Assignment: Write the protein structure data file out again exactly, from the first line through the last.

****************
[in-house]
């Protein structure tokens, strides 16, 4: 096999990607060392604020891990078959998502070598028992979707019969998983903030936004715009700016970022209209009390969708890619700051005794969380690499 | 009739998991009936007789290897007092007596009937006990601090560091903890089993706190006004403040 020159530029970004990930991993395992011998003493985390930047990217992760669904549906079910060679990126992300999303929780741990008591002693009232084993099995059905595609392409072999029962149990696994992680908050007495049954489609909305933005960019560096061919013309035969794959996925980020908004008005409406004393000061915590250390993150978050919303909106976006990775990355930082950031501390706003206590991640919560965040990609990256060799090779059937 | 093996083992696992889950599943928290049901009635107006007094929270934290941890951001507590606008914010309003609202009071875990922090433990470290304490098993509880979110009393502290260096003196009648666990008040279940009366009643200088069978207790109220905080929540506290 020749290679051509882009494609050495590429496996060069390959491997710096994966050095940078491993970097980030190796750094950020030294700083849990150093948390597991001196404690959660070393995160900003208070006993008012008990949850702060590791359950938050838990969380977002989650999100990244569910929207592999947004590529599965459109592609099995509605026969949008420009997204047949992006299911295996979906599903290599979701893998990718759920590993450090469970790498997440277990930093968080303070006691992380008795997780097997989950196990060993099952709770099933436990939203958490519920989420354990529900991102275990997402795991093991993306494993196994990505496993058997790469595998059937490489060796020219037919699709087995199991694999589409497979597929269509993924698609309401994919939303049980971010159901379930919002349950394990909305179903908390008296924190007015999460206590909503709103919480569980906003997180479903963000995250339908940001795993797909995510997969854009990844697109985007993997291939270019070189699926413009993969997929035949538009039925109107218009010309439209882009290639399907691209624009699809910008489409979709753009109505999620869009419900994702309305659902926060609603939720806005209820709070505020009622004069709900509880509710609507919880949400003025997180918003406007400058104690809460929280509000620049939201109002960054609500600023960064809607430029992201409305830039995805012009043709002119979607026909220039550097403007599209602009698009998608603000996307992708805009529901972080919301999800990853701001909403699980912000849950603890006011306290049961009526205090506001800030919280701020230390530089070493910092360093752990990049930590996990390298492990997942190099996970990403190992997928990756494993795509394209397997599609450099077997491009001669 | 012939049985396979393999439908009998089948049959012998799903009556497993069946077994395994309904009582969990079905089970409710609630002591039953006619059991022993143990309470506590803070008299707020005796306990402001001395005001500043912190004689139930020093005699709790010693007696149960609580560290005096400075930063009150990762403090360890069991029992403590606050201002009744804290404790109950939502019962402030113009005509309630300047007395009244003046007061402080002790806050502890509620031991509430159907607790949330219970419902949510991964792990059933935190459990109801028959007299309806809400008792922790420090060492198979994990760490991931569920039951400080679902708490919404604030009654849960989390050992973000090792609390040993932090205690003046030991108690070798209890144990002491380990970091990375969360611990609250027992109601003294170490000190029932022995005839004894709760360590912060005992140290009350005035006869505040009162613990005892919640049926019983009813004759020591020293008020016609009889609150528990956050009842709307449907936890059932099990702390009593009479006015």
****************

[in-house]
């Protein structure tokens, strides 16, 4: 096999990607060392604020891990078959998502070598028992979707019969998983903030936004715009700016970022209209009390969708890619700051005794969380690499 | 009739998991009936007789290897007092007596009937006990601090560091903890089993706190006004403040 020159530029970004990930991993395992011998003493985390930047990217992760669904549906079910060679990126992300999303929780741990008591002693009232084993099995059905595609392409072999029962149990696994992680908050007495049954489609909305933005960019560096061919013309035969794959996925980020908004008005409406004393000061915590250390993150978050919303909106976006990775990355930082950031501390706003206590991640919560965040990609990256060799090779059937 | 093996083992696992889950599943928290049901009635107006007094929270934290941890951001507590606008914010309003609202009071875990922090433990470290304490098993509880979110009393502290260096003196009648666990008040279940009366009643200088069978207790109220905080929540506290 020749290679051509882009494609050495590429496996060069390959491997710096994966050095940078491993970097980030190796750094950020030294700083849990150093948390597991001196404690959660070393995160900003208070006993008012008990949850702060590791359950938050838990969380977002989650999100990244569910929207592999947004590529599965459109592609099995509605026969949008420009997204047949992006299911295996979906599903290599979701893998990718759920590993450090469970790498997440277990930093968080303070006691992380008795997780097997989950196990060993099952709770099933436990939203958490519920989420354990529900991102275990997402795991093991993306494993196994990505496993058997790469595998059937490489060796020219037919699709087995199991694999589409497979597929269509993924698609309401994919939303049980971010159901379930919002349950394990909305179903908390008296924190007015999460206590909503709103919480569980906003997180479903963000995250339908940001795993797909995510997969854009990844697109985007993997291939270019070189699926413009993969997929035949538009039925109107218009010309439209882009290639399907691209624009699809910008489409979709753009109505999620869009419900994702309305659902926060609603939720806005209820709070505020009622004069709900509880509710609507919880949400003025997180918003406007400058104690809460929280509000620049939201109002960054609500600023960064809607430029992201409305830039995805012009043709002119979607026909220039550097403007599209602009698009998608603000996307992708805009529901972080919301999800990853701001909403699980912000849950603890006011306290049961009526205090506001800030919280701020230390530089070493910092360093752990990049930590996990390298492990997942190099996970990403190992997928990756494993795509394209397997599609450099077997491009001669 | 012939049985396979393999439908009998089948049959012998799903009556497993069946077994395994309904009582969990079905089970409710609630002591039953006619059991022993143990309470506590803070008299707020005796306990402001001395005001500043912190004689139930020093005699709790010693007696149960609580560290005096400075930063009150990762403090360890069991029992403590606050201002009744804290404790109950939502019962402030113009005509309630300047007395009244003046007061402080002790806050502890509620031991509430159907607790949330219970419902949510991964792990059933935190459990109801028959007299309806809400008792922790420090060492198979994990760490991931569920039951400080679902708490919404604030009654849960989390050992973000090792609390040993932090205690003046030991108690070798209890144990002491380990970091990375969360611990609250027992109601003294170490000190029932022995005839004894709760360590912060005992140290009350005035006869505040009162613990005892919640049926019983009813004759020591020293008020016609009889609150528990956050009842709307449907936890059932099990702390009593009479006015």